2. HSDPA comes at a cost. It uses significantly more battery life and processing resources than EDGE.
  3. Cingular's media network is already being jeopardized by the iPhone. They may have a contingency in their contract for Apple that prevent HSDPA from being added in the US for the first year (scenario).

Quote:
Originally Posted by ioport View Post

And why would I want to be forced to buy rigtones and applications only from Apple or Cingular when my Nokia can use any regular MP3 and Symbian S60-based application just fine - WTF?

There are many reasons why the iPhone is closed. The iPod is closed and that seems to do well. Since it does run a version of OS X, you may see there are many hacks for the it coming along.

As for ringtones, this isn't Apple's doing. Apple would rather you buy a song for song on the iTS for $.99 instead of paying $1.99 - $2.49 for a ringtone at Cingular. This is clearly Cingular trying to maintain one of its overly inflated services.

Come June, you may fine Cingular has special plans (especially data rates) for iPhone customers. Unless their contract with Apple specifically states otherwise, they will probably try to charge more to make up for there other loses of supplemental income and the revamping of their network that was required to get the iPhone contract in the first place (i:e: Visual Voicemail).
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post #76 of 87
Quote:
Originally Posted by rahrens View Post

If you had paid any attention at all in the last week after the keynote, Jobs or other senior execs have given several interviews to various journalists where they have said exactly that.

Please cite, otherwise I'll just assume you're being shitty.

Quote:
Originally Posted by rahrens View Post

CNBC had just such an interview later last Tuesday. In one, Jobs specifically referred to devices without phone functions, without divulging which devices he was referring to, of course, but noting the use of similar technology.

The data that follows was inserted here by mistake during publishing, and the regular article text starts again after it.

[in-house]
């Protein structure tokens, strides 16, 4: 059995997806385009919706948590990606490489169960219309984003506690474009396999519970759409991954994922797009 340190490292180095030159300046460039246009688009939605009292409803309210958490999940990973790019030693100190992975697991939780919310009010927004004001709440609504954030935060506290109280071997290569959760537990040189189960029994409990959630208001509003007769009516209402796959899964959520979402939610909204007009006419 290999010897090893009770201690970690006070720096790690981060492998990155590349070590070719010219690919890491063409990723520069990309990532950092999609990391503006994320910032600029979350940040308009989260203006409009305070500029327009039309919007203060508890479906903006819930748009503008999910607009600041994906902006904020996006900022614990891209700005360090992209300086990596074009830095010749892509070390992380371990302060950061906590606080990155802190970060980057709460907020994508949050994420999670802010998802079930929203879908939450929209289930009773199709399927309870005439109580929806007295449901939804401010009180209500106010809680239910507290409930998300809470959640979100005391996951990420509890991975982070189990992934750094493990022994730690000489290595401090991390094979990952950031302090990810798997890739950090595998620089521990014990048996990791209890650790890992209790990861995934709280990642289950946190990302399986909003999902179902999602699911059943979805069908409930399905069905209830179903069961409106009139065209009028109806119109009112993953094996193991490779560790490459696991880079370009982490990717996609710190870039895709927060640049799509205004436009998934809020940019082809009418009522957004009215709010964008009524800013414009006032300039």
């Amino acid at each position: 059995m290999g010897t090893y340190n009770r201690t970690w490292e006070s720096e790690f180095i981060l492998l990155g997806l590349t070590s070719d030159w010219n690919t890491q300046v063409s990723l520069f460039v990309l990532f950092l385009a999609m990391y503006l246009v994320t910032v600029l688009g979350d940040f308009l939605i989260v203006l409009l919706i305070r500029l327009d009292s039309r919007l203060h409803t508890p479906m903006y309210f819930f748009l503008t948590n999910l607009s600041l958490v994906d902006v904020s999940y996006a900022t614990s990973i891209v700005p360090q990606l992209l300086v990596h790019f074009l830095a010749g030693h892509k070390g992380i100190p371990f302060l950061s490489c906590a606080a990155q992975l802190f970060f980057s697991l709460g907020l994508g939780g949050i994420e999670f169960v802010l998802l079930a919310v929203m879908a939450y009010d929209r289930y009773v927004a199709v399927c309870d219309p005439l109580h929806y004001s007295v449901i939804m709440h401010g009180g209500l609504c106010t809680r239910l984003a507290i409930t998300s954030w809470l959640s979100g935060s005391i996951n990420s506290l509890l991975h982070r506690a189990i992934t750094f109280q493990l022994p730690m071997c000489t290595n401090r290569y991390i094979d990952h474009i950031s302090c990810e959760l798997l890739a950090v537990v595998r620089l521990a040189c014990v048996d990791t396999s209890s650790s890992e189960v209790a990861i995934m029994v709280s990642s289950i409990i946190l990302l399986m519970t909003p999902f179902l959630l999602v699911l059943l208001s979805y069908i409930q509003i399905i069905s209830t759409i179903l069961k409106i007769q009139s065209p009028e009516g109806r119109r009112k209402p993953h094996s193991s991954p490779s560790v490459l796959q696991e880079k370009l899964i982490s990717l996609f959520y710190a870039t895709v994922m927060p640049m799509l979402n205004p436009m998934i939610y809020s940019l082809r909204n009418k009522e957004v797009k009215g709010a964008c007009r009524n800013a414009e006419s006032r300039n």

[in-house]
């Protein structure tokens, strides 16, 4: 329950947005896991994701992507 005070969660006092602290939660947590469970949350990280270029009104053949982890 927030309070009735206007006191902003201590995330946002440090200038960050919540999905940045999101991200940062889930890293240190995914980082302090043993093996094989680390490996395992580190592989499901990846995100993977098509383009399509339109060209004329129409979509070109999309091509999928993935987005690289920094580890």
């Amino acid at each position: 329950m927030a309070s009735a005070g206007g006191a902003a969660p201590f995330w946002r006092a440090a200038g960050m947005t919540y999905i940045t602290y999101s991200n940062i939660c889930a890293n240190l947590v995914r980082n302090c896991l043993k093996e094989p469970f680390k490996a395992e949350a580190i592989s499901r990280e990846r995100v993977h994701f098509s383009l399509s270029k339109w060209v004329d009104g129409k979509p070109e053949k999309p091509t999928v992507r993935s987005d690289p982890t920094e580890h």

I'm in the UK so I'm not likely to have seen CNBC. I generally read Macworld, the various rumour sites, Daring Fireball (and the links from that to the NYTimes, WSJ and Time amongst others), Ars Technica, TUAW, Engadget and BBC News. None of which have mentioned any other devices. So, it's strange that the tech sites have all missed these mentions of other devices you say Apple have made. The BBC Click program I've just watched even went as far as pointing out that Apple had made NO mention of a widescreen iPod and interviewed Phil Schiller and people annoyed that Apple hadn't mentioned a new device - http://news.bbc.co.uk/1/hi/programme...ne/default.stm

Quote:
Originally Posted by rahrens View Post

And of course, he didn't say so specifically during the keynote - he WAS talking about the iPhone then huh? But he did mention "other devices". In so many words.

'In so many words?' - ie. he didn't make any specific claims at all. He sure did mention 'other devices' but those were competitors other devices like a Treo or Blackberry.

Quote:
Originally Posted by rahrens View Post

It's been all over, maybe you should, like, actually READ stuff before spouting off.

I have, I've read way too much this past week, and I've quite possibly not read everything still. It's been a media deluge but maybe I've been looking in the wrong places and so have all the journos that write the tech sites. If you can point me out to where Jobs, Schiller, Joswiak or whoever at Apple in any of the interviews they've given have mentioned other devices then please do. That's all I was asking.
post #77 of 87
Quote:
Originally Posted by solipsism View Post

As JeffDM pointed out, the phone will have 3G tech by the time it his Europe.

Until it ships in Europe, nobody can actually be sure of that.

Quote:
Originally Posted by solipsism View Post

HSDPA comes at a cost. It uses significantly more battery life and processing resources than EDGE.

I think this is overstated. 3G/HSDPA only consumes more power when you're actually using it. For the most part, 3G phones drop back into non-3G GSM mode when they aren't doing data. Where I live, I've marginal 3G coverage sometimes and my phone is always dropping in and out of 3G. I've even a hack to permanently set it to the slower non UMTS 3G speeds since it's actually quite annoying waiting for it to switch.

Even still, I didn't notice that much difference in power consumption between my 2.5G p910i and 3G p990 - both similar phones and simlarly specced to the iPhone. The p990 being better specced comms wise at least. Its possible the battery is bigger in the p990 of course to cope but I've not checked. Apple's obsession with making things uber-thin sometimes stops them from offering useful features - like 3G and a long replaceable battery life.

Aside from that, it's got WiFi built in. My p990 drained much quicker with WiFi enabled than running 3G. I think the power argument is a red herring thrown into the mix by Apple to compensate for the cock up of the missing 3G features. Designing things in California is maybe too insular.

I once had a chat with a product designer for bike shoes based in California who'd gone through 3 generations of 'Winter Boot' that had a terrible low-tread sole and no studs in it. His excuse was 'It's never muddy here'. I was tempted to send him a box of UK mud via FedEx and explain it's like that 9 months of the year in the UK and we wear winter boots in Spring and Autumn (sorry 'Fall') too.